First Minister Sets Out Priorities for Government
Scotland’s recovery from the pandemic will be driven by an ambitious programme to build a modern, high-tech economy while staying true to enduring values of fairness and compassion, First Minister Nicola Sturgeon has said.
Outlining her priorities for Government to Parliament yesterday, she added that tackling the pandemic remained the immediate priority – but that people in Scotland should have the right to decide their future when the current crisis has passed.
In addition to vaccinating all adults in Scotland, the Government’s plan for its first hundred days includes publishing a NHS Recovery Plan to achieve a 10% increase in inpatient, day case, and outpatient activity for those who had treatment or care postponed due to COVID-19.
The First Minister also announced the completion of a £12 million investment to take the East Ayrshire Community Hospital into full NHS ownership, as part of the Government’s plan to invest £10 billion in the NHS estate over the next five years.
Consultation on legislation to establish a National Care Service will also begin in the first hundred days. The aim is to introduce legislation in the first year and for the service to be operational by the end of this parliament, as one of its most important and enduring legacies.
Continuing the Government’s focus on education and young people, from August all three and four-year-olds – and many two-year-olds – will be eligible for more than 1,100 hours of free childcare a year. Free healthy breakfasts and lunches will also be made available to all primary 4 children in Scotland, as a further step towards extension to all primary school children.
Recognising the importance of economic recovery, the First Minister said that the Government would continue its support for specific business sectors such as food and tourism – and establish a Rural Entrepreneur Fund to support Scotland’s rural economy.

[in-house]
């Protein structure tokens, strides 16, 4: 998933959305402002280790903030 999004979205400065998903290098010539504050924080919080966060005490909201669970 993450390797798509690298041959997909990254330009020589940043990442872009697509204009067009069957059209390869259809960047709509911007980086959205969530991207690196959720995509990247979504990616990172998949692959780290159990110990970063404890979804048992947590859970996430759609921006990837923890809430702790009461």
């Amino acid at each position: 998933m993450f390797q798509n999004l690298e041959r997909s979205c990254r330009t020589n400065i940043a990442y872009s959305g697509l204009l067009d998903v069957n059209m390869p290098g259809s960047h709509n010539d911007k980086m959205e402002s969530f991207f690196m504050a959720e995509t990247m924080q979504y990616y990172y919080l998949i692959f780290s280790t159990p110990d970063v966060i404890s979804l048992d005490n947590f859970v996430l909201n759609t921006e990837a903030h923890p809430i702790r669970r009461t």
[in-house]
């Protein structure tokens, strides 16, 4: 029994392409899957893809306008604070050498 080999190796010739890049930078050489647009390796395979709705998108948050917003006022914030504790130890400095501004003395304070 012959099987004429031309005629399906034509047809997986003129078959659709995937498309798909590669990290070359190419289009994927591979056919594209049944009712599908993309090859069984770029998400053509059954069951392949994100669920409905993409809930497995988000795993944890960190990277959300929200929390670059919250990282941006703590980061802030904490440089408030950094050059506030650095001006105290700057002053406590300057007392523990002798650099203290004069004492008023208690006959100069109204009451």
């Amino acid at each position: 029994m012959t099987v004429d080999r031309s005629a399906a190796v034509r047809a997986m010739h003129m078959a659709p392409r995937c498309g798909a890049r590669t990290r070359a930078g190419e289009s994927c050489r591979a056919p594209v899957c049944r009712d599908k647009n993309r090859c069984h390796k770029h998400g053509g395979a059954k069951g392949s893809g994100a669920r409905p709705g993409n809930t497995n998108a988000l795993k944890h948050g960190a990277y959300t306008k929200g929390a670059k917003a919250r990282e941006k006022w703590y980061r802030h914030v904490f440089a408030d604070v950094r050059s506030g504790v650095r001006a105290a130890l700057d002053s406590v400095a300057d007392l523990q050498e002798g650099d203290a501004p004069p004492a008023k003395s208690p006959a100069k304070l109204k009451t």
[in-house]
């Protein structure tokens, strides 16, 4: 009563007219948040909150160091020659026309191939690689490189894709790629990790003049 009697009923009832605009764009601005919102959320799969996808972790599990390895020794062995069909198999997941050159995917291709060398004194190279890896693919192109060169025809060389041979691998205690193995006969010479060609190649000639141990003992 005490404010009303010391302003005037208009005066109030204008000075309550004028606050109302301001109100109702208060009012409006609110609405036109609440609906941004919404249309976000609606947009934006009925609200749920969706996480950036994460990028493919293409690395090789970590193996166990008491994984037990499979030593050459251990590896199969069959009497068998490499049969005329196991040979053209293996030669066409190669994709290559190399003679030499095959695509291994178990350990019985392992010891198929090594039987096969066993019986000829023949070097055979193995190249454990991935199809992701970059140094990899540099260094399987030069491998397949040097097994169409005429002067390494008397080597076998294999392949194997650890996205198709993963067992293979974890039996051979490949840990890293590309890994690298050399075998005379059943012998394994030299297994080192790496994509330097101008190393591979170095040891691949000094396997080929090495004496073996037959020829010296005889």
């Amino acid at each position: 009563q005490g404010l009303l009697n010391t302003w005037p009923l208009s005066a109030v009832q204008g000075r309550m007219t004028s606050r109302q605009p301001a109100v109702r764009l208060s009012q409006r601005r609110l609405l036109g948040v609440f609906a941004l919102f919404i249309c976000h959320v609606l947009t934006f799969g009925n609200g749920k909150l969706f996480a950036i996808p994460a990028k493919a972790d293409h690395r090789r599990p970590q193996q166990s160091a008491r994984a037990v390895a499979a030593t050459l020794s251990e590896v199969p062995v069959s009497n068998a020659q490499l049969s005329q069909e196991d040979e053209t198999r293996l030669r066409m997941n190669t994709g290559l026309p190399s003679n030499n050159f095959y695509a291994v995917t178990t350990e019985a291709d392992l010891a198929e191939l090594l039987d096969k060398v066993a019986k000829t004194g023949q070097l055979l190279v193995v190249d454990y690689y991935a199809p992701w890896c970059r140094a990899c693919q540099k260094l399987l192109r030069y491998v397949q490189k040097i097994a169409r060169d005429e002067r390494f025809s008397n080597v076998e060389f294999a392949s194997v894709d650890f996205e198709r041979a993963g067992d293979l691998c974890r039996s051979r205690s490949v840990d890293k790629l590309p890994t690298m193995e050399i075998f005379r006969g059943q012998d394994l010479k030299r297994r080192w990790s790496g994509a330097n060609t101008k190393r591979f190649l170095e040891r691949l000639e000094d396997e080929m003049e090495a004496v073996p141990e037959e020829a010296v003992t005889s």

Ahead of COP26 this year in Glasgow, the Government will publish an indicative national defined contribution – setting out how Scotland will become a net-zero nation by 2045 – and introduce legislation to make bus travel free for people under the age of 22.
The First Minister said that that she looked forward to working across the Chamber and believed this Parliament would be “the most important in our devolved history”.
Welcoming the update, Graeme said:
As the First Minister has said, these are unashamedly ambitious plans.
They are about both tackling the problems we face here and now and laying the groundwork for a better future in the long-term.
From COVID to climate and the vital policy areas in between, this is a serious government committed to putting the interests of the country first – and seeking a better kind of politics in which to do so.
I agree that this will be the most important Parliament since devolution, and this Scottish Government is starting as it means to go on.
Actions to be taken in the first 100 days include:
- completing the vaccination of all adults, subject to supply
- establishing a cross-party steering group on COVID recovery to bring people together in pursuit of the strongest possible recovery
- implementing a 4% average pay rise for NHS workers, including full back pay
- opening three fast track cancer diagnostic centres in Ayrshire & Arran, Fife, and Dumfries & Galloway
- publishing an NHS Recovery plan to meet the Government’s ambition of increasing inpatient, day case, and outpatient activity by 10%
- investing £45 million through local partnerships to provide training and employer recruitment incentives
- funding colleges to deliver around 5,000 more short, industry-focussed courses to help young people train for jobs in key industries
- launching the £10 million ‘Scotland Loves Local’ programme to support local businesses and back Scotland Loves Local loyalty card schemes
- funding councils to increase teacher numbers by 1,000 and classroom assistants by 500 – as part of a commitment to 3,500 additional teachers and classroom assistants over the Parliamentary term
- completing the roll-out of 1,140 hours of free, high quality early learning and childcare, and beginning work on extending wrap around childcare
- publishing Scotland’s Nationally Determined Contribution (NDC) towards the global goal of delivering the Paris Agreement
- paying £100 as part of the £520 support for low-income families – the equivalent of the Scottish Child Payment
- legislating to give carers an extra Coronavirus payment of £460 – a double payment of their Carer’s Allowance Supplement in December 2021